1.Get a decent lock
Bike thieves need to operate quickly to reduce the chance of being caught, so a decent bike lock is literally worth its weight in gold.
A heavy-duty bike lock can make a thief’s job more difficult, with the result that they abandon attempts to steal your bike or move onto a bike with a less secure lock.

• Buy a decent lock – preferably two
• Expect to pay at least £40 for a lock
• Make sure you buy a certified Sold Secure lock.

2. Make your mark
Marking your bike with a unique code ensures that Police will be able to trace your bike back to you if it is stolen and recovered.

BikeRegister is a Police -approved marking scheme and the BikeRegister kit is the Metropolitan Police Service’s preferred bike marking product.

As part of their move to improve cycle security in London, the Metropolitan Police Force’s Cycle Task Force regularly set up engagement stalls offering security marking and registration onto BikeRegister. For more information about Cycle Task Force security marking email cycletaskforce@met.police.uk

In other parts of the UK, local police forces mark bikes at special events which are usually advertised on their websites. You can also contact your local Safer Neighbourhood Team to find out when their next marking event is taking place.

However, if you are marking your bike yourself:

• ensure the security mark is clearly visible. This in itself will act as a deterrent to bike thieves.
• apply a tamper-proof sticker to the frame, warning that the bike has been marked
• Make sure you register the bike online at BikeRegister and download a registration log book, proving ownership.

3. Insure it
A bike can cost as much as an item of jewellery, an antique or a painting so make sure you are well covered by insurance in case of theft.

4. Out and about
Bike thefts can occur at any time – day or night. A growing trend is that thieves are stealing certain makes and models to order.

• Park your bike in a well-lit area, where it can be easily seen by passers-by.

• Lock both wheels and the frame of your bike to a cycle stand or other immoveable object. Use designated parking areas where possible.

• Make sure the locks go through the bike frame as well as both wheels and the post you are securing it to. Otherwise, a thief may steal the bike and leave the wheels behind. Also, make sure it isn’t possible to cut through the post, or for the bike to be lifted up over the top of it.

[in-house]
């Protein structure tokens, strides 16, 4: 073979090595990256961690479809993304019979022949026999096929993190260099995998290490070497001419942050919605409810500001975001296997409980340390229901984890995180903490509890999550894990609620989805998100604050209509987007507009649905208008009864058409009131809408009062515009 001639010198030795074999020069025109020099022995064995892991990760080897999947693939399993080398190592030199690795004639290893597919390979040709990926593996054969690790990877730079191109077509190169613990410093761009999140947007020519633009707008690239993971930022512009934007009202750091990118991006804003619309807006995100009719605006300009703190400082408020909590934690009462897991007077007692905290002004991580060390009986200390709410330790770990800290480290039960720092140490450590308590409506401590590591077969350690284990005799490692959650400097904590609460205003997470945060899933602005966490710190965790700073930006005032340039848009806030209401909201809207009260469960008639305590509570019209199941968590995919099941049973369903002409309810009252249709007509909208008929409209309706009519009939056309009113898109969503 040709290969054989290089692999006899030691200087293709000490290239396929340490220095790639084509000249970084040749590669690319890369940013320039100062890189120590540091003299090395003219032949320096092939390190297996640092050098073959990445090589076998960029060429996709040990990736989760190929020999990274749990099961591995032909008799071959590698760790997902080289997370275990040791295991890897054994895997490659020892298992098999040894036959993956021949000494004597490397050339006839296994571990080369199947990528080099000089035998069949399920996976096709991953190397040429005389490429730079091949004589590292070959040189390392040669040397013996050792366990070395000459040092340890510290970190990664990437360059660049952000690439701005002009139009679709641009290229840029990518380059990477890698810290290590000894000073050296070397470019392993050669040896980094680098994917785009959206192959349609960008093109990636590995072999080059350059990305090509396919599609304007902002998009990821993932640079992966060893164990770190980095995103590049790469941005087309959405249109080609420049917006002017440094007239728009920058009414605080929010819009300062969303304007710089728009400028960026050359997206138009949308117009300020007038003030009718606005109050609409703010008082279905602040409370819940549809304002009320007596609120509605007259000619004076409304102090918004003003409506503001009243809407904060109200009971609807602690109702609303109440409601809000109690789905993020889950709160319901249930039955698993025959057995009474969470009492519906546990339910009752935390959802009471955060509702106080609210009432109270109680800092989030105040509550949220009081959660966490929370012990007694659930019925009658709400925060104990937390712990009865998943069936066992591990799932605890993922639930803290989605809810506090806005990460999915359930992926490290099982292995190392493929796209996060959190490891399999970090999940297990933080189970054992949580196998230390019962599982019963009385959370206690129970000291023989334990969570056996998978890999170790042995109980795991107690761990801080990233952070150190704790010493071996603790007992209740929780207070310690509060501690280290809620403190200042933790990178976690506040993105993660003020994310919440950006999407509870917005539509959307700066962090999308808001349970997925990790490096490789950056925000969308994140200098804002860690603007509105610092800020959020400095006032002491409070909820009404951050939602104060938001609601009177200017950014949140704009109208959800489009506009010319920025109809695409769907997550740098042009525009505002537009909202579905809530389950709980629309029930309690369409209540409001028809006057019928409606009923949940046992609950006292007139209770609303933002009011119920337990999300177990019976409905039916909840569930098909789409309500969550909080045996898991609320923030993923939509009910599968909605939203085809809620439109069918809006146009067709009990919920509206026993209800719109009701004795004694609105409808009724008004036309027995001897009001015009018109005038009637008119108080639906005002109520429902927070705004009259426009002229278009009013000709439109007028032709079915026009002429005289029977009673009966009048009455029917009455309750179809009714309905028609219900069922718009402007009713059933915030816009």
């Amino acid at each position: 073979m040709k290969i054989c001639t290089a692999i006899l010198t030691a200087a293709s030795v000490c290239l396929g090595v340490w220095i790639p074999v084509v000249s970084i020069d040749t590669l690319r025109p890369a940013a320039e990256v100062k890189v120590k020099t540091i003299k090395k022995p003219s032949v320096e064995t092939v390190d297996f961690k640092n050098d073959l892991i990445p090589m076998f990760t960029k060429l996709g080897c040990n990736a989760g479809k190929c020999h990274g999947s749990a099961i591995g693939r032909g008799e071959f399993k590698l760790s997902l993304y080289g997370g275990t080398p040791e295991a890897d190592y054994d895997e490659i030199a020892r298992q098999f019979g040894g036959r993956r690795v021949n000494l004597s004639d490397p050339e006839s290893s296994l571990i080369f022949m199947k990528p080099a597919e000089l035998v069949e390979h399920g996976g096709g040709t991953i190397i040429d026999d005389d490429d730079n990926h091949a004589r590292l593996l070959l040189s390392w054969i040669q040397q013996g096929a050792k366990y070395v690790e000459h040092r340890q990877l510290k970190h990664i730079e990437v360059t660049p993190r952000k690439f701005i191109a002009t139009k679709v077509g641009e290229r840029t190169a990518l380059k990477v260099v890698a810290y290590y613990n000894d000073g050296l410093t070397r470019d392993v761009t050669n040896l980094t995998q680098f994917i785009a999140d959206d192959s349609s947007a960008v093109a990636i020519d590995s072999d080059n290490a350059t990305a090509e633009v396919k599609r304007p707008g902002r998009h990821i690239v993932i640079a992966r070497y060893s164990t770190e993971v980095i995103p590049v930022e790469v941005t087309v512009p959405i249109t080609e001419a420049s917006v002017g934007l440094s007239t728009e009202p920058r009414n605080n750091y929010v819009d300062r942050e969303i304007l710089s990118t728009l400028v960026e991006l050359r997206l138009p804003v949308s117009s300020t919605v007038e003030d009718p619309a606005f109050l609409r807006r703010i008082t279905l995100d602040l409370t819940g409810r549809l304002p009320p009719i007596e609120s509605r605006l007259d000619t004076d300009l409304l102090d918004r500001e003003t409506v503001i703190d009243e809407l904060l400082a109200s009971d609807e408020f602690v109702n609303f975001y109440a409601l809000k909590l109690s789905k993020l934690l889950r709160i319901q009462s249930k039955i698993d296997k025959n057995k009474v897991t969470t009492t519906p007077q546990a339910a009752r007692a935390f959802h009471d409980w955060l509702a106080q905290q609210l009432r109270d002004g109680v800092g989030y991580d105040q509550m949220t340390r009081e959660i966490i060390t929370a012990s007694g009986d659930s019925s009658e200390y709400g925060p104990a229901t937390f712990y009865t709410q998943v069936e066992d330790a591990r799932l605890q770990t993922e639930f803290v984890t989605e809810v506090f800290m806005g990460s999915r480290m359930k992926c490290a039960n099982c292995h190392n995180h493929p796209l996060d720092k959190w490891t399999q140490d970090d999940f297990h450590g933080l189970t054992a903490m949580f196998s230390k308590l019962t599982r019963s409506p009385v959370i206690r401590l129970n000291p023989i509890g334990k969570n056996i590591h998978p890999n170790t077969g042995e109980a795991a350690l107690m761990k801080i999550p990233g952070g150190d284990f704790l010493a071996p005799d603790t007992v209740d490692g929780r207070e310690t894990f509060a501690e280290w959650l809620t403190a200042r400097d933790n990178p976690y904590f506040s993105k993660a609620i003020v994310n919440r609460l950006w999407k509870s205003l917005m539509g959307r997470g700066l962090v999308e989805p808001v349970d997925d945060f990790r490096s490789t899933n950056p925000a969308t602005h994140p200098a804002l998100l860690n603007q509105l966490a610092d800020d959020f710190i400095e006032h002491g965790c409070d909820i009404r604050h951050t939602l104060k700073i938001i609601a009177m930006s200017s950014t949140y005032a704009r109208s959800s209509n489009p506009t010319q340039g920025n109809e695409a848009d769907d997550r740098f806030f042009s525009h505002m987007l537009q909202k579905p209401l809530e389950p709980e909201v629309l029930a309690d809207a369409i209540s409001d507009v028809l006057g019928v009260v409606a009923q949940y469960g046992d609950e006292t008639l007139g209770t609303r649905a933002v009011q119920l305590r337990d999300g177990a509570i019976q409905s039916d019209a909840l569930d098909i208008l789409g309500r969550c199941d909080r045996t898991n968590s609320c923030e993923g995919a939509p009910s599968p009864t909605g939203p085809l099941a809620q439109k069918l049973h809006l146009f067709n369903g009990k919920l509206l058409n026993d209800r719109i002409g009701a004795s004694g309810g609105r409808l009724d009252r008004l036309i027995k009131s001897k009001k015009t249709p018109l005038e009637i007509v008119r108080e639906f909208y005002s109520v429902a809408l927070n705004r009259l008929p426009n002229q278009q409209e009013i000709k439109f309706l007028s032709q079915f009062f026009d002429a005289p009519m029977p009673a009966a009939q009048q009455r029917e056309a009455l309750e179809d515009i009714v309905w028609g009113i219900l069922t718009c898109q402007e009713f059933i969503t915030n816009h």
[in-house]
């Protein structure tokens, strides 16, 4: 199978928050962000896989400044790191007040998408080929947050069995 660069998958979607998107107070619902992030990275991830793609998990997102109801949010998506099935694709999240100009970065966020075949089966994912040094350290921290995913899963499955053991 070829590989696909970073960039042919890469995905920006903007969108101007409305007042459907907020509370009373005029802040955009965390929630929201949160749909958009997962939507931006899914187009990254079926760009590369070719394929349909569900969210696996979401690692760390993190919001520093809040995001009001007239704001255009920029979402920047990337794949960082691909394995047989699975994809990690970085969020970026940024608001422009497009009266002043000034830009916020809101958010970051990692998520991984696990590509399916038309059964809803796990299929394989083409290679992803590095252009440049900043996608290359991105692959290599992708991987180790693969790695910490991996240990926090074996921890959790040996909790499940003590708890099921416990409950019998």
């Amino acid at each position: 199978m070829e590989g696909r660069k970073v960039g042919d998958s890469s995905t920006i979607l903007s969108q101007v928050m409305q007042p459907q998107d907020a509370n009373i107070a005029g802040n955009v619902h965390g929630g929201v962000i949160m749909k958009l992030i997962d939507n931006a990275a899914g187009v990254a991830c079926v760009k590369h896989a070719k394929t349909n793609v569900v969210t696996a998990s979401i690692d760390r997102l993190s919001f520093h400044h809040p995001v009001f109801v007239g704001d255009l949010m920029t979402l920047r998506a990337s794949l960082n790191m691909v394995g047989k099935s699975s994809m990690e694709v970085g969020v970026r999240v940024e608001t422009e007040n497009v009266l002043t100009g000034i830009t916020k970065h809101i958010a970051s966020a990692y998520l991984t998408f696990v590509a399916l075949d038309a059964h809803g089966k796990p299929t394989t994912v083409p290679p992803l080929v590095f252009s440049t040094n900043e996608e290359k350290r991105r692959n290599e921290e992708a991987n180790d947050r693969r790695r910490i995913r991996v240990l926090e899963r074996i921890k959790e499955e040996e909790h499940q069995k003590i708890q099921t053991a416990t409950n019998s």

• Ensure your lock doesn’t touch the ground, otherwise it is easy for a thief to sledgehammer it off.
• Take any removable items with you such as wheels, lights, baskets and saddle.
• Don’t park in the same place every day. If bike thieves are stealing to order, they are more likely to target you if they know where you will be.

5. At home
More than half of bikes are stolen from home. Reduce the chances of this happening by:

• storing your bike in a locked shed or garage
• keeping it out of view
• securing it to an immovable object.

6. Follow the Three R’s :–
(as recommended by the Metropolitan Police Service)


Keep a record of the frame number, make and any other marks that can identify your bike if it is stolen.

Take a photo of the bike and write a description of it, so you can describe it accurately if it does get stolen.

Alternatively, when you register on BikeRegister, you can download a Bike Logbook which allows you to write down the main features of your bike, such as frame number, make and model, colour and any other distinguishing features. If stolen, you can give this to police to help track it down.


Register your bike details onto BikeRegister.com. By marking and registering your bike you stand a chance that the police will be able to return it to you if it is stolen and recovered.


More and more marked bikes are being recovered and returned to their rightful owners, so if your bike is stolen you should definitely report it to the police.

• You can report the theft online (www.online.police.uk), by phone or in person at your local police station.
• Ask for your CAD (Computer Aided Despatch) or CRIS (Crime Reference Information System) number. This will help you trace the progress of your case and may be needed for your insurance claim.
• If your bike is stolen in London, report the theft to the Metropolitan Police Service by calling 101 or online at www.online.met.police.uk.
• If you are a victim of bike theft and you suspect your bike is being sold, do not arrange to meet the seller, contact the police, quoting your crime reference number.
• Police advice when buying a second-hand bike is to make sure the seller owns it. When buying a new bike, they suggest you purchase from a recognised dealer.